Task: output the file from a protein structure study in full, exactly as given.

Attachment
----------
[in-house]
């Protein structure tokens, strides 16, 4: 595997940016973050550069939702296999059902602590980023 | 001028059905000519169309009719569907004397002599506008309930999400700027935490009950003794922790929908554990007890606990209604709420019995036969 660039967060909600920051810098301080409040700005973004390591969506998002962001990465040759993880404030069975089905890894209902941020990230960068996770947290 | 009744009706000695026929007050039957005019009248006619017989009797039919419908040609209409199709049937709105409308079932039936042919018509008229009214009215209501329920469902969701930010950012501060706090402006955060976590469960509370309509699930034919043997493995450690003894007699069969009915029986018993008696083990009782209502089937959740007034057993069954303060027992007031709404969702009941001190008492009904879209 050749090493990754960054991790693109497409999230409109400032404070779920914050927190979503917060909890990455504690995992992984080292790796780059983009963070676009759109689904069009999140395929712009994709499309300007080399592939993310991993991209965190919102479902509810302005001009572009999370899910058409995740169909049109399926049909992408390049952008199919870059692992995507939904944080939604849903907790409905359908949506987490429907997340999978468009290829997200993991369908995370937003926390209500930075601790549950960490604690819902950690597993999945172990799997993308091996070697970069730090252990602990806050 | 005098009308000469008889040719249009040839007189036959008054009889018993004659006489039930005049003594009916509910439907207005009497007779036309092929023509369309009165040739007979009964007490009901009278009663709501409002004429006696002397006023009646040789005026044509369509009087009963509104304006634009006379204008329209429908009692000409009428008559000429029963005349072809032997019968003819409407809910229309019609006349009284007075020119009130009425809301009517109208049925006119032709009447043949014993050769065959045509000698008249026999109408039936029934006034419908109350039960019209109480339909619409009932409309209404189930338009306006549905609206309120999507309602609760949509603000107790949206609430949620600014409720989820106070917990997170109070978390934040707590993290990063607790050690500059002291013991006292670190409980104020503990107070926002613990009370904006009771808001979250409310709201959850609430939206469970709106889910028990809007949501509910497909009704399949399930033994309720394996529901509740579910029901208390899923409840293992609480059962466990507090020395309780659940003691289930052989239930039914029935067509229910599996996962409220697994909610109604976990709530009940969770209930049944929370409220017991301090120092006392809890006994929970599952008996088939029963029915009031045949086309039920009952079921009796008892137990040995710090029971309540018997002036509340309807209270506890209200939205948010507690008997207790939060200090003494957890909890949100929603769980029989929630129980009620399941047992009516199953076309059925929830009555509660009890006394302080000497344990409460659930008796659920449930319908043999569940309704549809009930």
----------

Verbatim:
[in-house]
């Protein structure tokens, strides 16, 4: 595997940016973050550069939702296999059902602590980023 | 001028059905000519169309009719569907004397002599506008309930999400700027935490009950003794922790929908554990007890606990209604709420019995036969 660039967060909600920051810098301080409040700005973004390591969506998002962001990465040759993880404030069975089905890894209902941020990230960068996770947290 | 009744009706000695026929007050039957005019009248006619017989009797039919419908040609209409199709049937709105409308079932039936042919018509008229009214009215209501329920469902969701930010950012501060706090402006955060976590469960509370309509699930034919043997493995450690003894007699069969009915029986018993008696083990009782209502089937959740007034057993069954303060027992007031709404969702009941001190008492009904879209 050749090493990754960054991790693109497409999230409109400032404070779920914050927190979503917060909890990455504690995992992984080292790796780059983009963070676009759109689904069009999140395929712009994709499309300007080399592939993310991993991209965190919102479902509810302005001009572009999370899910058409995740169909049109399926049909992408390049952008199919870059692992995507939904944080939604849903907790409905359908949506987490429907997340999978468009290829997200993991369908995370937003926390209500930075601790549950960490604690819902950690597993999945172990799997993308091996070697970069730090252990602990806050 | 005098009308000469008889040719249009040839007189036959008054009889018993004659006489039930005049003594009916509910439907207005009497007779036309092929023509369309009165040739007979009964007490009901009278009663709501409002004429006696002397006023009646040789005026044509369509009087009963509104304006634009006379204008329209429908009692000409009428008559000429029963005349072809032997019968003819409407809910229309019609006349009284007075020119009130009425809301009517109208049925006119032709009447043949014993050769065959045509000698008249026999109408039936029934006034419908109350039960019209109480339909619409009932409309209404189930338009306006549905609206309120999507309602609760949509603000107790949206609430949620600014409720989820106070917990997170109070978390934040707590993290990063607790050690500059002291013991006292670190409980104020503990107070926002613990009370904006009771808001979250409310709201959850609430939206469970709106889910028990809007949501509910497909009704399949399930033994309720394996529901509740579910029901208390899923409840293992609480059962466990507090020395309780659940003691289930052989239930039914029935067509229910599996996962409220697994909610109604976990709530009940969770209930049944929370409220017991301090120092006392809890006994929970599952008996088939029963029915009031045949086309039920009952079921009796008892137990040995710090029971309540018997002036509340309807209270506890209200939205948010507690008997207790939060200090003494957890909890949100929603769980029989929630129980009620399941047992009516199953076309059925929830009555509660009890006394302080000497344990409460659930008796659920449930319908043999569940309704549809009930």